Ned Dolejsi, executive director of the California Catholic Conference, told The Cardinal Newman Society that California’s bishops are “surprised and distressed” by the California Department of Managed Healthcare’s (DMHC) decision “to declare all legal abortions a ‘basic health service’ and to require all health insurance plans to cover legal abortions,” and a response is being planned.
DMHC’s new policy—targeting Loyola Marymount University and Santa Clara University, which recently dropped elective abortion coverage from their employee health plans—violates the federal Weldon Amendment and risks the loss of federal funding to California, because it discriminates against insurance companies that fail to cover elective abortion. The Cardinal Newman Society, represented by the Alliance Defending Freedom and the Life Legal Defense Foundation, recently warned the Department and California insurers of the violation of federal law.
The Newman Society also recently discovered that the health plans for California’s own state employees cover only “medically necessary” abortions.
“We find [the ruling] frustrating and extremely disappointing,” Dolejsi explained in an interview. “It continues to encourage the idea that abortion is a good and positive option that should be promoted in the state of California, and we disagree with that fact.”
Dolejsi noted that the California Catholic Conference is “fundamentally at odds” with the California ruling:
The recent ruling is a reflection of the fact that in California, abortion is viewed as a good and necessary option to be included in all insurance plans. We fundamentally disagree that the taking of human life is healthcare. Various committees of the CCC are examining the DMHC’s decision, its implications, and a range of possible responses.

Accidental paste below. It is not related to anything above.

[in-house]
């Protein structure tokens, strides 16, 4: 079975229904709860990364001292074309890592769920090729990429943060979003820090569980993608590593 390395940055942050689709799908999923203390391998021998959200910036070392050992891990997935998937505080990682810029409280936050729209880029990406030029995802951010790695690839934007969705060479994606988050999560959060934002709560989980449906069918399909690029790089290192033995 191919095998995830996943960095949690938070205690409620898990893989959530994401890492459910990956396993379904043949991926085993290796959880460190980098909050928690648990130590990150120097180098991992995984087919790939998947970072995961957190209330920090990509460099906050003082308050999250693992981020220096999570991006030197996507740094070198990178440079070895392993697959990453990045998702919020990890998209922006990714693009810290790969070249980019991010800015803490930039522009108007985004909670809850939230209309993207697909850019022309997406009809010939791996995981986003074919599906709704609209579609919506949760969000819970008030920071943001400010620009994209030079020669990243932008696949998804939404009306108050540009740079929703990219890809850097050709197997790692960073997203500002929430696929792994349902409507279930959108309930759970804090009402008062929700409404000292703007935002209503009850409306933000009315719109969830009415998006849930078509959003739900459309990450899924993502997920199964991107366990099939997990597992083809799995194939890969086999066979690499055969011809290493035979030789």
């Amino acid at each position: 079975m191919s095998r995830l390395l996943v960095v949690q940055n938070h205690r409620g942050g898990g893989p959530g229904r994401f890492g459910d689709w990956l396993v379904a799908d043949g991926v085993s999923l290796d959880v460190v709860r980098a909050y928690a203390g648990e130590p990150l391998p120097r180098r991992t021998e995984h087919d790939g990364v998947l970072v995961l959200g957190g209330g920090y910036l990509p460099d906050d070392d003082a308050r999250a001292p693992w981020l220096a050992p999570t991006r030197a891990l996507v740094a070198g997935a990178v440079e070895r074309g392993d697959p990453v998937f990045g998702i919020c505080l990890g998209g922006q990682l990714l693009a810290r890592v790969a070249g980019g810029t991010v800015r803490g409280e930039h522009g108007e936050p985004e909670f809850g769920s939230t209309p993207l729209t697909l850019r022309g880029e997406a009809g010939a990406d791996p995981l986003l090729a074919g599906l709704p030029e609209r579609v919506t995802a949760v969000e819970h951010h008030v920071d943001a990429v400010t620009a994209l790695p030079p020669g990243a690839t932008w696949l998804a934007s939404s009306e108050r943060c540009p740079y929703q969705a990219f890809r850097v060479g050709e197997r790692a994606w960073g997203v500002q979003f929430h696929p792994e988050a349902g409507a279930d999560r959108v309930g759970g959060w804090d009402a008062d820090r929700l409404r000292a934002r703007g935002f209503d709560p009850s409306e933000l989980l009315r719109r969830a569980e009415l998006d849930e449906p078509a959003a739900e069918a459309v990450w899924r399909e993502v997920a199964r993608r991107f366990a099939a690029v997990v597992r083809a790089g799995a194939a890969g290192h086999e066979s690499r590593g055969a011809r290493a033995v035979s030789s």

The Cardinal Newman Society asked Dolejsi why Jesuit universities and other large Catholic institutions would not simply self-insure or participate in Catholic plans that are under federal regulation, thereby escaping California’s insurance regulations. Dolejsi confirmed that for Catholic organizations and institutions that want to maintain health plans in compliance with their faith, Catholic self-insured plans like the RETA Trust are potential options chosen by many Catholic institutions in California.
“All Catholic institutions can submit an application to purchase health insurance through RETA,” he explained.
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Specifically with regard to Loyola Marymount University and Santa Clara University, Dolejsi said that he “can’t speak for the universities, but we are certainly very supportive and pleased that the administration and governance of the universities wanted to ensure that their plans didn't cover abortion.”
What is particularly unsettling about the DMHC’s decision is that it was done at the behest of organizations such as the ACLU and Planned Parenthood. These organizations are politically powerful and are increasingly using the government to coerce others, who are not as politically powerful, to adopt, under penalty of law, their worldview. This runs contrary to our nation’s longstanding commitment to pluralism and tolerance.
Dolejsi observed that the most troubling aspect is how aggressively Planned Parenthood has pursued their “business plan,” which is “to reposition themselves as providers of primary healthcare for women and to take advantage of the changes that are going on within the healthcare provider business” in order to “remarket” themselves.
“Of course, they will have their emphasis on abortion as an individual choice and solution,” Dolejsi warned.
Additionally, Planned Parenthood has succeeded in exempting their centers from the regulation of the Surgical Center in California. Dolejsi noted that such exemption “is certainly not something that most women would view as being in their best interests in terms of health and safety.”
Planned Parenthood was also successful in increasing California state funding by 40 percent for abortions, according to Dolejsi. These state privileges “betray a particular prejudice in favor of abortion for those who are poor and struggling, as opposed to providing real healthcare for them,” he said.
Reprinted with permission from the Cardinal Newman Society.